The Future of Water
The Future of Water
This article is excerpted from the SPUR report Future-Proof Water. Read the complete report at spur.org/futureproofwater >>
For more than a century, water supply and management has been one of the most enduring and complex policy issues in California. Monumental investments in water delivery and infrastructure — largely to move water from north to south and east to west — supported the state’s economic expansion and urban growth in the 20th century. Today, this water delivery system is aging and ever more at risk from new challenges like climate change, sea level rise, earthquakes and a public mandate to reduce impacts on ecosystems and endangered species. As key parts of the system are retrofitted  or even reconsidered altogether, demand for water is growing rapidly: California’s population is expected to grow by more than 50 percent by 2050, increasing the competition for available water supplies.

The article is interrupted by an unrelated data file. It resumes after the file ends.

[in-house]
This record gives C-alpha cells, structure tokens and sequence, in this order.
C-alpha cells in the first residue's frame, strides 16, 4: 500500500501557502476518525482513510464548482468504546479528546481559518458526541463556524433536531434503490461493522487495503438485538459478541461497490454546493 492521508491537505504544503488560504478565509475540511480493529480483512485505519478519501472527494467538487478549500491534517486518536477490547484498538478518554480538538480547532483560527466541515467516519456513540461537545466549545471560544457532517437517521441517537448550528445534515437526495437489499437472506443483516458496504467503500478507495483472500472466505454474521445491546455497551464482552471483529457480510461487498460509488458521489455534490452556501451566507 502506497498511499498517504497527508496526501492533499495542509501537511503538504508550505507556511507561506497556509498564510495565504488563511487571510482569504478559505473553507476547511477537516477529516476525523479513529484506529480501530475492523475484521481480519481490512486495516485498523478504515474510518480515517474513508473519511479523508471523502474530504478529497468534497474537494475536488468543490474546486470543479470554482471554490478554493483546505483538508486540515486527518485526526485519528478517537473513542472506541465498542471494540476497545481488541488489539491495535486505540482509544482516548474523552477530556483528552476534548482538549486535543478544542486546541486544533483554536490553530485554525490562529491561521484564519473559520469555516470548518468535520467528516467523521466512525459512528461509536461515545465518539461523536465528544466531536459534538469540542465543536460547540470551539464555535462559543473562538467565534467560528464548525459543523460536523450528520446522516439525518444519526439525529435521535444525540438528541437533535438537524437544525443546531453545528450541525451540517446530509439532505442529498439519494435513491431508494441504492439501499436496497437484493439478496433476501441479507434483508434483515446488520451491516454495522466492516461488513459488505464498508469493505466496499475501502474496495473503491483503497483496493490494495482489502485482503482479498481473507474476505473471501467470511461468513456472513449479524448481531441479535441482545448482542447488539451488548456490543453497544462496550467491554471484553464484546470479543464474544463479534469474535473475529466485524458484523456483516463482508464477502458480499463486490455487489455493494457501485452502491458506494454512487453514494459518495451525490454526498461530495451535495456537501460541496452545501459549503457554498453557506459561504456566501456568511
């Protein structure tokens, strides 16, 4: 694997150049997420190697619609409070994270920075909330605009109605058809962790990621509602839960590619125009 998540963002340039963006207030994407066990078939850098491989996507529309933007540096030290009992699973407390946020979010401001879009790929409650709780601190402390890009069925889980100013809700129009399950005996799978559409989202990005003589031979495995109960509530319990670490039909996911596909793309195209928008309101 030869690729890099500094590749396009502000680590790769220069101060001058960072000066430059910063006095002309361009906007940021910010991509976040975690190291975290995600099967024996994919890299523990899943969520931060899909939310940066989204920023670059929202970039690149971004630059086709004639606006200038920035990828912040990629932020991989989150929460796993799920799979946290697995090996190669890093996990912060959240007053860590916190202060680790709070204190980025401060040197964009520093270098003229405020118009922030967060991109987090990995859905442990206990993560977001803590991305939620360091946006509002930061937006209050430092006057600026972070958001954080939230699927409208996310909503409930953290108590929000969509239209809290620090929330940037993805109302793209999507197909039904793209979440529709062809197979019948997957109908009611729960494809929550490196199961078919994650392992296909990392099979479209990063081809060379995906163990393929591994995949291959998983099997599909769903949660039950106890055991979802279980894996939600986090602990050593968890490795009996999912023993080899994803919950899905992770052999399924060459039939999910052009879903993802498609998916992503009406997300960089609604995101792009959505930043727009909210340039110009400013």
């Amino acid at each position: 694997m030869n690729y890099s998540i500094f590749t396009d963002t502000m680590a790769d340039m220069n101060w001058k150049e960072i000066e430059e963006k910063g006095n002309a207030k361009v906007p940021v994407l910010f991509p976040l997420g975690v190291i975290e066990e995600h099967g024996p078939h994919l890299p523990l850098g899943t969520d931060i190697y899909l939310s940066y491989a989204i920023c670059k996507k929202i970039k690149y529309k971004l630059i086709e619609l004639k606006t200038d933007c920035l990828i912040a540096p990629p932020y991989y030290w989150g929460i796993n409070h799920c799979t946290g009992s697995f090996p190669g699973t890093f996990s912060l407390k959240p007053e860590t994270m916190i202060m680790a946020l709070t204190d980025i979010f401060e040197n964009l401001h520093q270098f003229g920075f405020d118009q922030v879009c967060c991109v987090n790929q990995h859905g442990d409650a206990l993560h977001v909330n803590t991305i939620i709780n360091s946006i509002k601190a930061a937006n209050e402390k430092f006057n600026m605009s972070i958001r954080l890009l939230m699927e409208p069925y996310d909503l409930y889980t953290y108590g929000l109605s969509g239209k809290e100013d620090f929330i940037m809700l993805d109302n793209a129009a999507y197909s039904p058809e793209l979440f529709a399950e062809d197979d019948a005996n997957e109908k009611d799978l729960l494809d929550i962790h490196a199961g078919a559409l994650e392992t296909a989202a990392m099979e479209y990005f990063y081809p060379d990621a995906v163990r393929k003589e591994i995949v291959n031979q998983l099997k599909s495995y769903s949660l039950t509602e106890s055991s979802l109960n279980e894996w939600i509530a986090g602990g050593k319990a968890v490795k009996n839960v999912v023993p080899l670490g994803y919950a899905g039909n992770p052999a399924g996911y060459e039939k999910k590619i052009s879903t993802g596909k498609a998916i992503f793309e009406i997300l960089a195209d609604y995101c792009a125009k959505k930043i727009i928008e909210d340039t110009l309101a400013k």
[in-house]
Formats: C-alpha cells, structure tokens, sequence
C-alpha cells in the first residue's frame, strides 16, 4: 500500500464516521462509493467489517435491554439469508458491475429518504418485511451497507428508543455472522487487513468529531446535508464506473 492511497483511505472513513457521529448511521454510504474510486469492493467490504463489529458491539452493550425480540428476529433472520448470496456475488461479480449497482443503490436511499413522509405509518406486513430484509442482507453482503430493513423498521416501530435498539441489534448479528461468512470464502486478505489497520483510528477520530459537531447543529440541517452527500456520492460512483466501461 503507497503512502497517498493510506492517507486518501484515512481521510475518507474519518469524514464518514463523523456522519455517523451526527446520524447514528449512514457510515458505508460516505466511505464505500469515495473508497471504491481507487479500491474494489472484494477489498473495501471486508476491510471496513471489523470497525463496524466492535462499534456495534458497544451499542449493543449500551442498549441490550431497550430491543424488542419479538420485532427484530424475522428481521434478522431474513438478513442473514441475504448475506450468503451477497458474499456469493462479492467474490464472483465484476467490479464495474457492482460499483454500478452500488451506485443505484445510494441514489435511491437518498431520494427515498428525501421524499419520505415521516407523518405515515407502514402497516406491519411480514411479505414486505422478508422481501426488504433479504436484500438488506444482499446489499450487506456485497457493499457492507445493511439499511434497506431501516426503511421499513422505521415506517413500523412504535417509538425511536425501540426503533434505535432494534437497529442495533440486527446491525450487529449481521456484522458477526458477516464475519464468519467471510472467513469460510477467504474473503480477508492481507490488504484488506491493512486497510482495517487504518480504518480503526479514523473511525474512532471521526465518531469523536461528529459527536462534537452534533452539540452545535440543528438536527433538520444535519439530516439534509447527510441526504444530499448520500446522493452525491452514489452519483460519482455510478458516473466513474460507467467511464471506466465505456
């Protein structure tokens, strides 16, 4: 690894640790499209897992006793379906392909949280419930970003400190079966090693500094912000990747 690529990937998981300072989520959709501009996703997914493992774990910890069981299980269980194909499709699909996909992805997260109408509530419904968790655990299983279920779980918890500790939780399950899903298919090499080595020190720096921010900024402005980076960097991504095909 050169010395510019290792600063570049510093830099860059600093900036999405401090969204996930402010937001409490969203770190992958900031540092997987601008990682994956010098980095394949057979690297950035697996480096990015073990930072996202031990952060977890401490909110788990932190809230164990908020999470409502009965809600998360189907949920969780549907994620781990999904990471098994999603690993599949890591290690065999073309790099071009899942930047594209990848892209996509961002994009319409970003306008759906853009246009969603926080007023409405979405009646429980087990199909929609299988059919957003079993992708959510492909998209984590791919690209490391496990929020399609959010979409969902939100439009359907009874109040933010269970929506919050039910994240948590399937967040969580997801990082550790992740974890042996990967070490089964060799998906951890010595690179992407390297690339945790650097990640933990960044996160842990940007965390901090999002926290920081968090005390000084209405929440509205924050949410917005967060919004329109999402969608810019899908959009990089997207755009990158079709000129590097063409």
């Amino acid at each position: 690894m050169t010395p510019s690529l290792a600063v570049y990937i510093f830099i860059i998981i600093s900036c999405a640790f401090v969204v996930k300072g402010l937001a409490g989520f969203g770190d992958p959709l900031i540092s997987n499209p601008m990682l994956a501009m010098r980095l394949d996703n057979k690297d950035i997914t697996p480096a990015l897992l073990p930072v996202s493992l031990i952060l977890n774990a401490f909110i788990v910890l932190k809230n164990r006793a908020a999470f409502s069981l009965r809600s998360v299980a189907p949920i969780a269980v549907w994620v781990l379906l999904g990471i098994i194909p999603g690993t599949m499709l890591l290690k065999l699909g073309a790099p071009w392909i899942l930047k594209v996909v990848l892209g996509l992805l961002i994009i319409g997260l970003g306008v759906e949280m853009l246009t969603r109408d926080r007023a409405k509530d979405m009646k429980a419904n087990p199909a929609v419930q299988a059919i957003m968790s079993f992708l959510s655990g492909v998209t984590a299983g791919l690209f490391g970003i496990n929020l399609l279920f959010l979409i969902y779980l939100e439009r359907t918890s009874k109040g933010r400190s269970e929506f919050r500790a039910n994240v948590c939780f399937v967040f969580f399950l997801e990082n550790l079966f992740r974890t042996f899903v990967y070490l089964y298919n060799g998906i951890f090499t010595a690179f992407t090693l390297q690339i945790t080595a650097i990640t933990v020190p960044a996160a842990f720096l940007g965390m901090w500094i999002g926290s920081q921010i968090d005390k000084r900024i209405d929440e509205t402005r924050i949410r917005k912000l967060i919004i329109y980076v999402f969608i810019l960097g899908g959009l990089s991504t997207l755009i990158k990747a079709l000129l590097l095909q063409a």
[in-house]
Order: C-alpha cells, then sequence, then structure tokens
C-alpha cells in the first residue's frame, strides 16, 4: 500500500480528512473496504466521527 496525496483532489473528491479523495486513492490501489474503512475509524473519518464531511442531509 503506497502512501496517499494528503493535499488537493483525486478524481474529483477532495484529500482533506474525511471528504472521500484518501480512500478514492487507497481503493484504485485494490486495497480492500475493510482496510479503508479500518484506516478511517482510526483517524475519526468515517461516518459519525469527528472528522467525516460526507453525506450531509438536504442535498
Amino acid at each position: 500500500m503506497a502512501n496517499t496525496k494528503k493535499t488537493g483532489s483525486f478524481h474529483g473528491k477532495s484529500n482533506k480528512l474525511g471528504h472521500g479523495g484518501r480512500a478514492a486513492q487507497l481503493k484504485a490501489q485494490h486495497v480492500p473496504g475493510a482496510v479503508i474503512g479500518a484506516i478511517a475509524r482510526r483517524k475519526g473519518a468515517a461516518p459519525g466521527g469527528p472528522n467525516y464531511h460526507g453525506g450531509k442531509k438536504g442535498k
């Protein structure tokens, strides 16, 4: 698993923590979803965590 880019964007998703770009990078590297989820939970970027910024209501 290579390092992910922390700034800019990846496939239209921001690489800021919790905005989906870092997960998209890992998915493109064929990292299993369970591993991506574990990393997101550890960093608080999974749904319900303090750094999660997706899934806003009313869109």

- Does the Bay Area have the water we need to support projected population growth?
- How should we supply our region’s future water needs?
Bay Area Water Supplies
- The Mokelumne River watershed supplies 90 percent of the water for the East Bay Municipal Utility District (EBMUD). EBMUD has water rights to divert up to 325 million gallons a day (mgd) from this river system and owns and operates two major reservoirs, comprising the Mokelumne Project, which is managed for water storage, flood control, recreation and fisheries.